In April 1713 John Drummond† thought Hill a candidate for a role in Brussels as a counterweight to the Dutch until Emperor Charles could take possession of the city. In May Hill was presenting information to the Commons on Ordnance matters and on 18 June he voted for the French commerce bill. July saw talk of Hill being created a peer, but nothing came of it. He did not stand at the 1713 election. In February 1714 he was directed by Secretary Bromley (William II*) to return to Dunkirk. Although reported to be in the country on 29 July, he was present in Whitehall on 1 Aug. to sign the proclamation of George I. Despite Erasmus Lewis’* fears for Hill following the death of the Queen (he ‘has not a sou’), Hill seems to have survived the succession fairly well. He lost his offices, but had his commission as a major-general renewed in March 1715 and retained his regiment until July. Thereafter he lived in retirement. Travellers often mentioned his ‘hunting seat’ in Berkshire, a ‘handsome’ house actually at Egham, just over the border in Surrey. He outlived his sister by a few months, dying on 19 or 22 June 1735 at his house in Jermyn Street and leaving his estate to his nephew, the eldest son of Lord Masham. The Duchess of Marlborough disparaged him as ‘good for nothing in the world but to drink and mimic’.8

Ref Volumes: 1690-1715

Author: Stuart Handley


  • 1. F. Harris, Passion for Govt. 60–61.
  • 2. Add. 70116, Abigail to Sir Edward Harley*, 16 Aug. 1692; E. Gregg, Q. Anne, 112, 116.
  • 3. CSP Dom. 1702–3, p. 387; 1703–4, p. 268; H. Tomlinson, Guns and Govt. 224; Scots Courant, 29–31 June 1712.
  • 4. Cal. Treas. Bks. xxix. 781.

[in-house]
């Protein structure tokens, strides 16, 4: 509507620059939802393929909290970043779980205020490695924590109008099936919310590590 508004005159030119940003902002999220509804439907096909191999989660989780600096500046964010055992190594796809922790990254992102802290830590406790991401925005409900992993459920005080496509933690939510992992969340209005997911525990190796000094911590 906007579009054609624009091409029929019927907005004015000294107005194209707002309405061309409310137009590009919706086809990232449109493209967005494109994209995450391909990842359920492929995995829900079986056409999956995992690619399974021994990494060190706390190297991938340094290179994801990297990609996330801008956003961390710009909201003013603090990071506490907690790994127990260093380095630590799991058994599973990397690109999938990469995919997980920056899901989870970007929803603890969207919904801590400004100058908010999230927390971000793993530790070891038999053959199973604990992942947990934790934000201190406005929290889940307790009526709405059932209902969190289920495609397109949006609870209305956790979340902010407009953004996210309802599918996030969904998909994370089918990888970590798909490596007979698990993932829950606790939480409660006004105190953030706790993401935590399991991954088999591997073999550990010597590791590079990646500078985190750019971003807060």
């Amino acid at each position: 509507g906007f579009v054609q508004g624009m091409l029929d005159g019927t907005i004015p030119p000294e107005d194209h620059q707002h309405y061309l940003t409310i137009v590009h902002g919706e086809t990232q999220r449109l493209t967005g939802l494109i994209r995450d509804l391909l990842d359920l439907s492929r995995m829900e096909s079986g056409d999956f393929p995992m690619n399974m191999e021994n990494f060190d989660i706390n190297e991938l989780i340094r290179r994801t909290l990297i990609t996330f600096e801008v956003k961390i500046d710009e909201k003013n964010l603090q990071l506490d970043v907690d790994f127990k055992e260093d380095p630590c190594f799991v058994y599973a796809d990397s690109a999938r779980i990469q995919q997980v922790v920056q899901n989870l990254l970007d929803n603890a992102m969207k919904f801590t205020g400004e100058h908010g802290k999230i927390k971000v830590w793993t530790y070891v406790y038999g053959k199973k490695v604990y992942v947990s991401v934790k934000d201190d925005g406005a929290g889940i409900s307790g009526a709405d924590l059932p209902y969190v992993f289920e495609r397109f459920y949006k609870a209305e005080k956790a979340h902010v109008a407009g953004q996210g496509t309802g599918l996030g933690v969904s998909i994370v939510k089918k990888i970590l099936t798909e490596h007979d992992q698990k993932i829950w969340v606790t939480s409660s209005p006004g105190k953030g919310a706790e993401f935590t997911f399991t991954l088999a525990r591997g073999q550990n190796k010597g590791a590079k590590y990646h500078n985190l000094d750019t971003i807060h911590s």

• 5. Gregg, 111–12, 116, 235; Harris, 60–61, 84; Marlborough– Godolphin Corresp. 434; HMC Portland, viii. 182; iv. 300 406; Northants. RO, Isham mss IC 2349, Philip Craig to Justinian Isham, 18 Feb. 1705–6; R. O. Bucholz, Augustan Court, 306; HMC Lords, n.s. vii. 449; Boyer, Anne Annals, viii. app. 45, 69; ix. 57; Luttrell, Brief Relation, vi. 213; HMC Cowper, iii. 79.
  • 6. Archaeologia, xxxviii. 9–11; Marlborough–Godolphin Corresp. 1408, 1410, 1412, 1415, 1488, 1494, 1500, 1522; Coxe, Walpole, ii. 13–17; Huntington Lib. Q. iii. 237; HMC Portland, iv. 548, 593; Bolingbroke Corresp. i. 19; Add. 61289, f. 143.
  • 7. Swift Stella ed. Davis, 257, 378, 383, 423; Add. 47026, f. 110; 22225, f. 172; Scots Courant, 23–25 June 1712; HMC Portland, v. 201; Bolingbroke Corresp. ii. 79–80; HMC Cowper, iii. 174; Swift Corresp. ed. Williams, i. 319.
  • 8. HMC Portland, v. 281; Cumbria RO (Carlisle), Lonsdale mss D/Lons/W2/3/13, Jane to James Lowther*, 20 July 1713; HMC Lords, n.s. x. 289; Swift Corresp. ii. 88, 108; iii. 509; Boyer, Pol. State, viii. 117; G. S. Holmes, Augustan Eng. 271; HMC Egmont Diary, i. 399; S. Markham, John Loveday of Caversham, 69; London Mag. 1735, p. 335; T. Wright, Essex, ii. 348; Add. 61133, f. 203.